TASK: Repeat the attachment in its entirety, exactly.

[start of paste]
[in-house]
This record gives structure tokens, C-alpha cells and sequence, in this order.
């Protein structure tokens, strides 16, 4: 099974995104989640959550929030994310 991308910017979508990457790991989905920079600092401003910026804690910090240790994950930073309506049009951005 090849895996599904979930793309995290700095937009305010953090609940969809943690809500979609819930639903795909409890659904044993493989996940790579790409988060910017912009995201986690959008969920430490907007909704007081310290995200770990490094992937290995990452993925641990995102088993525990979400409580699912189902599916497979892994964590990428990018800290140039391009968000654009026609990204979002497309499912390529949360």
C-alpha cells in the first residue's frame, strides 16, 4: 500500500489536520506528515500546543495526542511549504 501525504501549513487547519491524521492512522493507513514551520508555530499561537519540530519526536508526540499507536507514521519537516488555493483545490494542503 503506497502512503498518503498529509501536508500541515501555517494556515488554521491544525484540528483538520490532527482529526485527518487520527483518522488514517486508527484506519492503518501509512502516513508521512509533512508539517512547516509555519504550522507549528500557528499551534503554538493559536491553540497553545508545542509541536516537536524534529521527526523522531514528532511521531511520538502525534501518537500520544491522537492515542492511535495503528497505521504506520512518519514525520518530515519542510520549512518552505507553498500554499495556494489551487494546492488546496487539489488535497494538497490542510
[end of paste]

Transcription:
[in-house]
This record gives structure tokens, C-alpha cells and sequence, in this order.
């Protein structure tokens, strides 16, 4: 099974995104989640959550929030994310 991308910017979508990457790991989905920079600092401003910026804690910090240790994950930073309506049009951005 090849895996599904979930793309995290700095937009305010953090609940969809943690809500979609819930639903795909409890659904044993493989996940790579790409988060910017912009995201986690959008969920430490907007909704007081310290995200770990490094992937290995990452993925641990995102088993525990979400409580699912189902599916497979892994964590990428990018800290140039391009968000654009026609990204979002497309499912390529949360």
C-alpha cells in the first residue's frame, strides 16, 4: 500500500489536520506528515500546543495526542511549504 501525504501549513487547519491524521492512522493507513514551520508555530499561537519540530519526536508526540499507536507514521519537516488555493483545490494542503 503506497502512503498518503498529509501536508500541515501555517494556515488554521491544525484540528483538520490532527482529526485527518487520527483518522488514517486508527484506519492503518501509512502516513508521512509533512508539517512547516509555519504550522507549528500557528499551534503554538493559536491553540497553545508545542509541536516537536524534529521527526523522531514528532511521531511520538502525534501518537500520544491522537492515542492511535495503528497505521504506520512518519514525520518530515519542510520549512518552505507553498500554499495556494489551487494546492488546496487539489488535497494538497490542510